From BiblePortal Wikipedia

Fausset's Bible Dictionary [1]

Son of Aram, Shem's son ( Genesis 10:28). Josephus (Ant. 1:6) says, "Mash founded the Mesanaeans," i.e. the inhabitants of Mesene near Bassera where the Tigris and Euphrates fall into the Persian gulf; this however seems too far from the other Aramaic settlements. Gesenius identifies the descendants of Mash with the inhabitants of Mount Masius, a range N. of Mesopotamia, above Nisibis. Knobel reconciles this with Josephus by supposing a migration from northern to southern Babylonia, which however is the reverse of the direction which the population usually took, namely from S. to N. In  1 Chronicles 1:17 the reading is Meshech, which the Septuagint reads perhaps correctly; also in  Genesis 10:23. Meshech occurred in  Genesis 10:2, among the sons of Japheth; but here ( Genesis 10:23) among Shem's descendants. Cappadocia was the original home of the Moschi (Meshech); its population was a mixed one, and a portion connected with Aram (Syria). Thus the name occurring in Japheth's line and also in Shem's line points to the mixture of Aramaic Moschi with Japhetic Moschi in Cappadocia (G. Rawlinson).

Webster's Dictionary [2]

(1): ( n.) A mesh.

(2): ( v. t.) To convert into a mash; to reduce to a soft pulpy state by beating or pressure; to bruise; to crush; as, to mash apples in a mill, or potatoes with a pestle. Specifically (Brewing), to convert, as malt, or malt and meal, into the mash which makes wort.

(3): ( n.) A mass of mixed ingredients reduced to a soft pulpy state by beating or pressure; a mass of anything in a soft pulpy state. Specifically (Brewing), ground or bruised malt, or meal of rye, wheat, corn, or other grain (or a mixture of malt and meal) steeped and stirred in hot water for making the wort.

(4): ( n.) A mixture of meal or bran and water fed to animals.

(5): ( n.) A mess; trouble.

Hastings' Dictionary of the Bible [3]

MASH. One of the sons of Aram,   Genesis 10:23 . The parallel passage,   1 Chronicles 1:17 , gives Meshech (wh. see), as also does LXX [Note: Septuagint.] in both passages. But this is wrong, as Meshech was Japhetic. Either Mons Massius is meant, or a region and people in the Syro-Arabian desert corresponding to the ‘desert of Mash’ of the Assyrian inscriptions.

J. F. M‘Curdy.

King James Dictionary [4]

MASH, n. L. mastico.

1. A mixture or mass of ingredients, beaten or blended together in a promiscuous manner. 2. A mixture for a horse. 3. A mesh. See Mesh, the more common orthography.

MASH, To beat into a confused mass.

1. To bruise to crush by beating or pressure as, to mash apples in a mill. 2. To mix malt and water together in brewing.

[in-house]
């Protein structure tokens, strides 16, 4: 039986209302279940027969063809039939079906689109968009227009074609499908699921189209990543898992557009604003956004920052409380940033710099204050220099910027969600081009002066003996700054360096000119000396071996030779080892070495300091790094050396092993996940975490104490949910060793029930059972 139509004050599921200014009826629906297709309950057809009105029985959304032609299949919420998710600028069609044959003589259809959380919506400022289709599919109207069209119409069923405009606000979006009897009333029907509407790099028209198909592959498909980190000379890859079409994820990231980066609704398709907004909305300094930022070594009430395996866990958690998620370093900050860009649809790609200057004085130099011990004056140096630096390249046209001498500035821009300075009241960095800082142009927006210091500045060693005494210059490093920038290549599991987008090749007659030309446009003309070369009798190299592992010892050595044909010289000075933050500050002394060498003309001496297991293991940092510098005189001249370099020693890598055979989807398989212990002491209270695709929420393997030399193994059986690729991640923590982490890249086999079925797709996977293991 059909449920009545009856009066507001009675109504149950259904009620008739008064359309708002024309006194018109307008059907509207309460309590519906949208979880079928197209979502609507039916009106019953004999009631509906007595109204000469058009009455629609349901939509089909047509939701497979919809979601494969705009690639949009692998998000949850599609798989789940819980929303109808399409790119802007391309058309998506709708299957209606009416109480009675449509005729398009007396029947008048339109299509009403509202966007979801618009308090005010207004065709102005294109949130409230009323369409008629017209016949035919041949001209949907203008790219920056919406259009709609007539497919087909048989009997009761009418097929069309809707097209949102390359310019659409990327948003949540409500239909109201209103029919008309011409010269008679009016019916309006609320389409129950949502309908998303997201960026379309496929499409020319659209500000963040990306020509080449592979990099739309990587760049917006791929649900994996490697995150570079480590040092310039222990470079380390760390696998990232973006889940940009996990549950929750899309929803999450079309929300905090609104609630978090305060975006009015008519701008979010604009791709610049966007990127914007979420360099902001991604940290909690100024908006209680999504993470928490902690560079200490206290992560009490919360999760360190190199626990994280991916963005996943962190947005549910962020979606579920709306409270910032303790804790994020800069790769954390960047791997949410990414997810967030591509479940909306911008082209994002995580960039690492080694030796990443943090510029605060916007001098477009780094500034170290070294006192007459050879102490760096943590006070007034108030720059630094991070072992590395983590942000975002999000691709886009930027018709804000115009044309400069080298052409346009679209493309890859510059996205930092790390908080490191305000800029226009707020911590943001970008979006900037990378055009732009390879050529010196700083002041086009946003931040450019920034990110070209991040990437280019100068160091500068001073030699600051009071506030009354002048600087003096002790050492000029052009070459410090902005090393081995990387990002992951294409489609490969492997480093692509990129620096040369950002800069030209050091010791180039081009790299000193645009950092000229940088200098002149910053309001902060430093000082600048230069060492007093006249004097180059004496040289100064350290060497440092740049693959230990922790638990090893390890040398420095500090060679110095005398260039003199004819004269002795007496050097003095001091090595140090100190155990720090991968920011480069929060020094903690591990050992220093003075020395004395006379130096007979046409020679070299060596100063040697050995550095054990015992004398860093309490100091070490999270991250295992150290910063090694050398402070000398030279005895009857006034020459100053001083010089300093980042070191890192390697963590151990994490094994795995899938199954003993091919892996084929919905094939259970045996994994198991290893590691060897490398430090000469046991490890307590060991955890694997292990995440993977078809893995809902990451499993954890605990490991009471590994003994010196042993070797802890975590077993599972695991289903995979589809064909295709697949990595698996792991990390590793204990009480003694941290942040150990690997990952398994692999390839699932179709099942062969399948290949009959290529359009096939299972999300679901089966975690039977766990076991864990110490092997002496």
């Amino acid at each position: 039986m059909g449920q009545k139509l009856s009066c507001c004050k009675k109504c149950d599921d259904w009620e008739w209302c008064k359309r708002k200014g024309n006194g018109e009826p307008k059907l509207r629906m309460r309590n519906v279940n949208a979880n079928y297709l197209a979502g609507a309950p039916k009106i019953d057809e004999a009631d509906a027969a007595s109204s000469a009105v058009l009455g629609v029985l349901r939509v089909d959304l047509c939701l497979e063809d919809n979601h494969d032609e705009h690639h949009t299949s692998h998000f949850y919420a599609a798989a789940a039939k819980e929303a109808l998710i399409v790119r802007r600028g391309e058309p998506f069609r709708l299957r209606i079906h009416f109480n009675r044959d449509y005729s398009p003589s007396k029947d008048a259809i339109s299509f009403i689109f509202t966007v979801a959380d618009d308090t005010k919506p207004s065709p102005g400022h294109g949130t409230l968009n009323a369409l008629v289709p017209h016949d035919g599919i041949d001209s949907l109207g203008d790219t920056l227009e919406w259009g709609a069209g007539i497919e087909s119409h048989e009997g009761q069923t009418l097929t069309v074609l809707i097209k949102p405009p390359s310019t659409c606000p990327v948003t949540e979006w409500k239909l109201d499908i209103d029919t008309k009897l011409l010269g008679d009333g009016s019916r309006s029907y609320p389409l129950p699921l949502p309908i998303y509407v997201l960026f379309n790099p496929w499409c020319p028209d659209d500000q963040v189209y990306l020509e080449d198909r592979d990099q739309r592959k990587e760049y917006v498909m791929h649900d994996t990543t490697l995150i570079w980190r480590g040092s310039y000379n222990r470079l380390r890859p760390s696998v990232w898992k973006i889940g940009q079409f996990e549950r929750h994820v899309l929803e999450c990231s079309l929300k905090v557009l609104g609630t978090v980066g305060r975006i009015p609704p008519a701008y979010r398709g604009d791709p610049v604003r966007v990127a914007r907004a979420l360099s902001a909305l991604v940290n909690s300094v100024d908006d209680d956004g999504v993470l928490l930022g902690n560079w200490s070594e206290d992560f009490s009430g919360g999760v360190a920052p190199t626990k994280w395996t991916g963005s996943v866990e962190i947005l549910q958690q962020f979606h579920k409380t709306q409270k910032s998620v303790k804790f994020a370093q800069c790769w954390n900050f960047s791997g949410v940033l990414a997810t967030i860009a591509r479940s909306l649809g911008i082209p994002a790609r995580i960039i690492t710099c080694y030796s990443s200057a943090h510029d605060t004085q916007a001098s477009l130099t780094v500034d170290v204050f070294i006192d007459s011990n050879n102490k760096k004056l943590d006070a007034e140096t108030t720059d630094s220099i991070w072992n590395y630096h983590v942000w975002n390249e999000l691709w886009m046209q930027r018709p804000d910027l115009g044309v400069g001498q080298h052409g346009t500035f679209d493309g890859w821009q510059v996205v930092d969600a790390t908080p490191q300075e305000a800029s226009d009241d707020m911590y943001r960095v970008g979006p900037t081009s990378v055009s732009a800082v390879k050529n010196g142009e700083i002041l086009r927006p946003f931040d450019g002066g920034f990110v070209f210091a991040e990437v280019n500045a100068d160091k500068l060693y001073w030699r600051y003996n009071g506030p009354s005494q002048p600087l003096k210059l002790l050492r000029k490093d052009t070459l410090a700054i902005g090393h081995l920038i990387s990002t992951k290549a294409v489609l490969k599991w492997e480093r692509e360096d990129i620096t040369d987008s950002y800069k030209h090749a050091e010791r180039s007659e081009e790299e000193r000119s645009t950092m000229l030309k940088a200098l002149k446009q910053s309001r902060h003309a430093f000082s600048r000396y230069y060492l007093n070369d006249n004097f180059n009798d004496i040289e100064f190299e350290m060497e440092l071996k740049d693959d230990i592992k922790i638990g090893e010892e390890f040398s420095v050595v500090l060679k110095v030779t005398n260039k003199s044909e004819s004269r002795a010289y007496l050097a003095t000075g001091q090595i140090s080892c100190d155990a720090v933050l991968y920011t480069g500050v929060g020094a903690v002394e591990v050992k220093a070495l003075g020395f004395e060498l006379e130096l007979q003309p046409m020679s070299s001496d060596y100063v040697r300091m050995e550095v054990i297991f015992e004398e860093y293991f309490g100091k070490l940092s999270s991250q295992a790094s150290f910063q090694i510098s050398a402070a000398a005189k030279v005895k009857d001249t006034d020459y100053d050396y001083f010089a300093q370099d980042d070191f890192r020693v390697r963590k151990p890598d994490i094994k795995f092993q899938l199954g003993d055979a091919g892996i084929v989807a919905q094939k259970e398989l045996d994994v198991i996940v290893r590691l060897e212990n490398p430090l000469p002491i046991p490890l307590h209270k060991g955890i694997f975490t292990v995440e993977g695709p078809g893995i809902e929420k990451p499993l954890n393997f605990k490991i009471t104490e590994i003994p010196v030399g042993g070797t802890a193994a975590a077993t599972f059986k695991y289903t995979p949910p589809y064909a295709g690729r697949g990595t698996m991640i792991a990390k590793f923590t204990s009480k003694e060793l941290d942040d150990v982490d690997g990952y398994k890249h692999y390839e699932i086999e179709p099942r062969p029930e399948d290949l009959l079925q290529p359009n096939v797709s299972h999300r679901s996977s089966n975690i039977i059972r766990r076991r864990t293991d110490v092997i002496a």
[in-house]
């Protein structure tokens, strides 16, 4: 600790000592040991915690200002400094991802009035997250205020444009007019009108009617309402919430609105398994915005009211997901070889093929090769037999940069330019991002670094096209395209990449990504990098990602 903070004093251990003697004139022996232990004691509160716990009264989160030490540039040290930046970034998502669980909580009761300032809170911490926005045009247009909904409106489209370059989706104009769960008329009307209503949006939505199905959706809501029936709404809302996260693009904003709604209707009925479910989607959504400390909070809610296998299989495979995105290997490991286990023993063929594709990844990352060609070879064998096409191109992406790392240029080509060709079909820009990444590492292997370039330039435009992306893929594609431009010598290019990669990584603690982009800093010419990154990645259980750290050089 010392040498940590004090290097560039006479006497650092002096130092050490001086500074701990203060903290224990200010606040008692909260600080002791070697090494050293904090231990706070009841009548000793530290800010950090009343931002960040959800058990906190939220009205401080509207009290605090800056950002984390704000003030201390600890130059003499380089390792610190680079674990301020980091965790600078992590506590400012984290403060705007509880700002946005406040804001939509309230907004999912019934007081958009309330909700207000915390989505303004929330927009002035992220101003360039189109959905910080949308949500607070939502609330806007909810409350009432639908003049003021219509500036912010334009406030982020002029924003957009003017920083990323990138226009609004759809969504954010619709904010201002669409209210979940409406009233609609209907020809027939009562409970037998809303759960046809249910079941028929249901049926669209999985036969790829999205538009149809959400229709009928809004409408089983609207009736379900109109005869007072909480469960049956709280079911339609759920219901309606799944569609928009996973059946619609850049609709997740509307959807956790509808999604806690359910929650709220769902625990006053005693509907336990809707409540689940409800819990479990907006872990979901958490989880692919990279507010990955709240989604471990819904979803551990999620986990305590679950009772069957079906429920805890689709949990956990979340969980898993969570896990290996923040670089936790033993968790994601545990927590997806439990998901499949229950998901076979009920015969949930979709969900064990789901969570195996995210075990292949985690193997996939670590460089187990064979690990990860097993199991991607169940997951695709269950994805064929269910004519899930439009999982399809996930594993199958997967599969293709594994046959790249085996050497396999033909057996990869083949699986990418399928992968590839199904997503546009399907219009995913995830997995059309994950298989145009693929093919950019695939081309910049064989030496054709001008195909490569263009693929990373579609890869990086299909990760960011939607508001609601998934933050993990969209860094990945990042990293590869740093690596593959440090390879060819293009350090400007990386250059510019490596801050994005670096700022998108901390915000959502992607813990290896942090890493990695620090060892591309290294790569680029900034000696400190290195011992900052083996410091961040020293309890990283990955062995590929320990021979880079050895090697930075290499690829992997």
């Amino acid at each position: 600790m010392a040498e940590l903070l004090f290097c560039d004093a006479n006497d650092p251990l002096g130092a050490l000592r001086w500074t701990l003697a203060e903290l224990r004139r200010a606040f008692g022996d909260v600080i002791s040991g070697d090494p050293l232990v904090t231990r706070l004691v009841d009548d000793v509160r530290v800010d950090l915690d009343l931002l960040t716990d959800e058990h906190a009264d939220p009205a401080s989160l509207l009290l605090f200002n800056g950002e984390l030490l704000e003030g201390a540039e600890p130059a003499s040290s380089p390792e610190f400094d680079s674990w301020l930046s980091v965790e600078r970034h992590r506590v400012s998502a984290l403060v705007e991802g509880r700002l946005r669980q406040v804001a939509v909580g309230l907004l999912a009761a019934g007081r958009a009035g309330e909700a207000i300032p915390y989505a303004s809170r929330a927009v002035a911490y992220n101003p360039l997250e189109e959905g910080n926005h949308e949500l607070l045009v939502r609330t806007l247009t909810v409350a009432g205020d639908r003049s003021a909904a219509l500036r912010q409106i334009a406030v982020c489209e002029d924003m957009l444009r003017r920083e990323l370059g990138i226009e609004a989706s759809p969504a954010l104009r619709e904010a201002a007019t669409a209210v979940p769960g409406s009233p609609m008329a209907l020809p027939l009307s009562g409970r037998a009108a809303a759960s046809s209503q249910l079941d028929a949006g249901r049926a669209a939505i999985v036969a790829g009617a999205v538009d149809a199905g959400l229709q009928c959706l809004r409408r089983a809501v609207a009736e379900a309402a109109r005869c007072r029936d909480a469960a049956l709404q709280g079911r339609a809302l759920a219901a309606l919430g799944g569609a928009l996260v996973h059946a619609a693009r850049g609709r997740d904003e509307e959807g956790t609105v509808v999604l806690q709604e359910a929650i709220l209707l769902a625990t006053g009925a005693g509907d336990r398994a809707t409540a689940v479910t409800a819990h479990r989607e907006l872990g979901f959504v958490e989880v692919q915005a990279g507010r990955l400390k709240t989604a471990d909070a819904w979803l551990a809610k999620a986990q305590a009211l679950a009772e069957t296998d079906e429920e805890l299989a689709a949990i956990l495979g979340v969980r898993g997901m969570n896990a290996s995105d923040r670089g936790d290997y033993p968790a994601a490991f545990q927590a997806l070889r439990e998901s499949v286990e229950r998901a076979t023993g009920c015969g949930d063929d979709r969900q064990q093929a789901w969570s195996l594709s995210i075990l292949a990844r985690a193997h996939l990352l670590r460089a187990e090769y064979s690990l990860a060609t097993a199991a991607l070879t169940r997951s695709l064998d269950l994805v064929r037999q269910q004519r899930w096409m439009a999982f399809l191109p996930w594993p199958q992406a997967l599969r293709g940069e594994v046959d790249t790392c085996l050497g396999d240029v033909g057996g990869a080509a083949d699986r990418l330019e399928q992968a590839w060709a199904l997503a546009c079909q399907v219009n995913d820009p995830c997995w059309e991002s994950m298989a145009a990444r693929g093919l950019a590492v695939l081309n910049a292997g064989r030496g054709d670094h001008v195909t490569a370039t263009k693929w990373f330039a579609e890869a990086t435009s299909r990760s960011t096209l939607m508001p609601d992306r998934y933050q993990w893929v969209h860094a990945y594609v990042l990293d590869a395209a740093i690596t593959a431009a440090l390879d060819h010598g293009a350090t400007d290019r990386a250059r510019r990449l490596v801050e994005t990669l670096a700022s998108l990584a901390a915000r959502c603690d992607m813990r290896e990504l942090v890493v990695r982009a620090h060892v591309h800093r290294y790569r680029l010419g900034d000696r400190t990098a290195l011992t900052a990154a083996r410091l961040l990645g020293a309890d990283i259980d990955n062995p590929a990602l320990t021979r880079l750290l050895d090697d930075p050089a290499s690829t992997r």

Smith's Bible Dictionary [5]

Mash. (Drawn Out). One of the sons of Aram.  Genesis 10:23. In  1 Chronicles 1:17, the name appears as Meshech. The name Mash is probably represented by the Mons Masius of classical writers, a range which forms the northern boundary of Mesopotamia, between the Tigris and Euphrates.

Hawker's Poor Man's Concordance And Dictionary [6]

We find this name,  Genesis 10:23. Some suppose it to be the same as Mesheek, to take away,—from Mashash.

Holman Bible Dictionary [7]

 Genesis 10:23 1 Chronicles 1:17

Morrish Bible Dictionary [8]

Son of Aram, and grandson of Shem.  Genesis 10:23 : called MESHECH, 1Chr. 1:17.

Easton's Bible Dictionary [9]

 1 Chronicles 1:17 Genesis 10:23

Cyclopedia of Biblical, Theological and Ecclesiastical Literature [10]

(Heb. id. מִשׁ , signif. unknown; Sept. Μοσόχ , Vulg, Mes), the last named of the four sons of Aram (B.C. post 2513), and a tribe descended from him, who gave their name to a region inhabited by them ( Genesis 10:23); probably, therefore, to be sought in Syria or Mesopotamia. In the parallel passage ( 1 Chronicles 1:17) the name of MIESHECH has been erroneously substituted. Josephus (Ant. 1:6, 4) understands the Mesancei ( Μησαναῖοι ), and states that their locality "is now called Charax Of Spasinus." evidently the same place ( Χάραξ Πασινοῦ , Ptol. 6:3, 2), situated, according to others, at the junction of the Tigris and Euphrates (Plin. 6:26, and 31, ed. Hardouin). Most interpreters, however, following Bochart (Phaleg, 2:11), understand to be meant the inhabitants of Mount Malsius, which lies north of Nesibis, and forms part of the chain of Taurus separating Media from Mesopotamia (Strabo, 11:527; Ptol. v. 18, 2), of zwhich latter the Shemites occupied the southern part (Micilaelis, Spicileg. 2:140 sq.). "Knobel (Volkertajel, p. 237) seeks to reconcile this view with that of Josephus by the supposition of a migration from the north of Mesopotamia to the south of Babylonia, where the race may have been known in later times under the name of Meshech: the progress ef the population in these parts was, however, in an opposite direction, from south to north. Kalisch (Comm. on Genesis p. 286) connects the names of Mash and Mysia: this is, to say the least, extremely doubtful; both the Mysians themselves and their name (Mosia) were probably of European origin" (Smith). "It is remarkable that among the Asiatic confederates of the Kheta or Sheta, i.e. Hittites, who are enumerated as conquered by Rameses II at Kedesh on the Orontes, is found the prince of Maso or Masa (Brugsch, Hist. Deuteronomy 1'Egypte, 1:140, 142)." (See Ethnology).

International Standard Bible Encyclopedia [11]

( משׁ , mash ): Named in   Genesis 10:23 as one of the sons of Aramaic In the parallel passage in   1 Chronicles 1:17 the name is given as "Meshech" ( meshekh ), and the Septuagint ( Mósoch ) supports this form in both passages. "Meshech," however, is a Japhetic name ( Genesis 10:2 ), and "Mash" would seem to be the original reading. It is probably to be identified with the Mons Masius of classical writers (Strabo, etc.), on the northern boundary of Mesopotamia.